A Ferry Tale of Two Beach Towns
WHERE: Lewes, Del., to Cape May, N.J.
WHY: Beaches on two shores, Victorian flourishes and ferrying around.
HOW FAR: About 24 miles from start to finish, including ferry ride, and about 120 miles from Washington.
Here is a tale of two cities, divided by Delaware Bay but united by the Cape May-Lewes Ferry. On the Delaware side is Lewes, the state's first European settlement, which transformed into a subdued seaside getaway. On the New Jersey side is Cape May, a thriving beach resort area dripping in Victorian architecture.
Though only 17 miles apart (80 minutes by ferry), the towns have distinct histories, characters and charms. Henry Hudson, an Englishman in the service of the Dutch, first spotted the sandy southern cape of Lewes (pronounced "LOO-iss") in 1609 and pegged it for a great whaling campsite. In 1631, the settlement (originally named Zwaanendael, or "Swan Valley") became the first town in America's future first state. The small town still displays its Old World roots with such historic buildings as the Dutch-inspired Zwaanendael Museum, a trove of maritime, military and social lore. Otherwise, the sleepy destination mostly consists of well-kept storefronts along tidy streets and a smattering of vacation homes surrounded by dunes and water.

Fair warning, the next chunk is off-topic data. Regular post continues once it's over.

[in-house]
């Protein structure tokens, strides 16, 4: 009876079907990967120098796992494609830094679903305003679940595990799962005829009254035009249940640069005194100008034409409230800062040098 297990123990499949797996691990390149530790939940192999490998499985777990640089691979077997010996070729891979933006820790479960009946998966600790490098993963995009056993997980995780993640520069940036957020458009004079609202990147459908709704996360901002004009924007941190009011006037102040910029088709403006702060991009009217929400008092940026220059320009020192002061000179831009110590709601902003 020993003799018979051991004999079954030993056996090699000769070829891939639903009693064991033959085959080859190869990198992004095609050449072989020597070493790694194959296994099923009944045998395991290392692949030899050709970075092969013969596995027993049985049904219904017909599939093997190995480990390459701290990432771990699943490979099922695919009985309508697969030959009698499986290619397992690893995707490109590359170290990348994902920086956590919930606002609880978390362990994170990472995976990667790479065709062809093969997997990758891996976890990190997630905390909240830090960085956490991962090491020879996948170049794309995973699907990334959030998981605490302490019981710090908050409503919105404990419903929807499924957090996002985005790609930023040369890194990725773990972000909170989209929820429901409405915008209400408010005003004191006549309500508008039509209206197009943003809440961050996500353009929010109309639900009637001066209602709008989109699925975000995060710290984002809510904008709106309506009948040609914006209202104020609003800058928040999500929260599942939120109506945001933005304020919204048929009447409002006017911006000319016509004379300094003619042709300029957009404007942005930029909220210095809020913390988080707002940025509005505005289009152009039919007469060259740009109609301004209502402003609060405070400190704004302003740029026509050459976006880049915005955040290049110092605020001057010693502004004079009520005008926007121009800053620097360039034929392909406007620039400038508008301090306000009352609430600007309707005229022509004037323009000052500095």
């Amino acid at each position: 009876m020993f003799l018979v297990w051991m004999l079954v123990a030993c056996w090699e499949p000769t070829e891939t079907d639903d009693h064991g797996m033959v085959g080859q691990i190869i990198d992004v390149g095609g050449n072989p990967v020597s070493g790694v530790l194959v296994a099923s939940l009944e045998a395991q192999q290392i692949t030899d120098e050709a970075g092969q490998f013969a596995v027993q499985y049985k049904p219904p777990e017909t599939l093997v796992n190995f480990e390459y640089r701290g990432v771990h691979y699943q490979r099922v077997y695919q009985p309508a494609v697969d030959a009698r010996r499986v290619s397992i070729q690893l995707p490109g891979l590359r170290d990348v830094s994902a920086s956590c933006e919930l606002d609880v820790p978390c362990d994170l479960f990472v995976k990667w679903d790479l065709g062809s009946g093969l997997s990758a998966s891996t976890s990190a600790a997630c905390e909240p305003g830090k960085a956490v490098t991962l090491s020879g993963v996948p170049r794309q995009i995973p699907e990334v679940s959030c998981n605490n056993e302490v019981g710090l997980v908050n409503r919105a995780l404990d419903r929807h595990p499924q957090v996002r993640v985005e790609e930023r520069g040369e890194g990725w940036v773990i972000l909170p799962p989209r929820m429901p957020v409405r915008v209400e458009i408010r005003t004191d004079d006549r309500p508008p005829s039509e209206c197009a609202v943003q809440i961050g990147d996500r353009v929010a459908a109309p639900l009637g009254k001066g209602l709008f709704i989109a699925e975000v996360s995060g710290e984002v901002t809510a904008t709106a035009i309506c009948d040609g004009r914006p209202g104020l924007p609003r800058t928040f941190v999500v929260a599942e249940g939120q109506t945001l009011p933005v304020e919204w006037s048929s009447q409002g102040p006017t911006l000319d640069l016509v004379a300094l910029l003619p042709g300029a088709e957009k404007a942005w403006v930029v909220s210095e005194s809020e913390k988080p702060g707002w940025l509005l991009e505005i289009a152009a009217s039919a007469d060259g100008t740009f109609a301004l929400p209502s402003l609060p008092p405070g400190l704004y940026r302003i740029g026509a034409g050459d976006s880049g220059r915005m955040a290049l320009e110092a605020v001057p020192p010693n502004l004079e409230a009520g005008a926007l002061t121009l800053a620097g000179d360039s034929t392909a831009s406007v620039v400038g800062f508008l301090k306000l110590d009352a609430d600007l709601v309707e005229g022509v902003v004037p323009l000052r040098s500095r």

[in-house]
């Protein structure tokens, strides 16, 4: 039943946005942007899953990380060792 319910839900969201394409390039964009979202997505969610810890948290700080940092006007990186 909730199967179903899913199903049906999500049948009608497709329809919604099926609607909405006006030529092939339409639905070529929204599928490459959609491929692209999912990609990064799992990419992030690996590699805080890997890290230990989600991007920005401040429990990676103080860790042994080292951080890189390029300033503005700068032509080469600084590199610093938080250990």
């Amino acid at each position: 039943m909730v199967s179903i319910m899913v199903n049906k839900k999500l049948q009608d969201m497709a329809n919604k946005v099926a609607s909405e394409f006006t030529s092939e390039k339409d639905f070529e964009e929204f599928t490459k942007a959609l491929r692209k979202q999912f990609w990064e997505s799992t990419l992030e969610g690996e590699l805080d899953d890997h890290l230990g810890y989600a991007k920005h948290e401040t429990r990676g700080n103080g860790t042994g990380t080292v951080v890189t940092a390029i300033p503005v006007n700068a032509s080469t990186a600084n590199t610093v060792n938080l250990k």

By contrast, Cape May, also a Hudson discovery, has been a major Jersey Shore resort since the 18th century, when the area began hosting well-to-do guests from Northeast cities and overseas. In the 1800s, stately Victorian vacation homes started popping up from downtown to the Atlantic shore. Although an 1878 fire destroyed many of these bespangled residences, Cape May still has the second-largest collection of Victorian structures in the country (after San Francisco) and was designated a National Historic Landmark in 1976. During high season, the streets swarm with sunburned visitors, but a few miles from Cape May central, the bustle gives way to wild dunes, waves and a more relaxed summertime scene.
-- Ben Chapman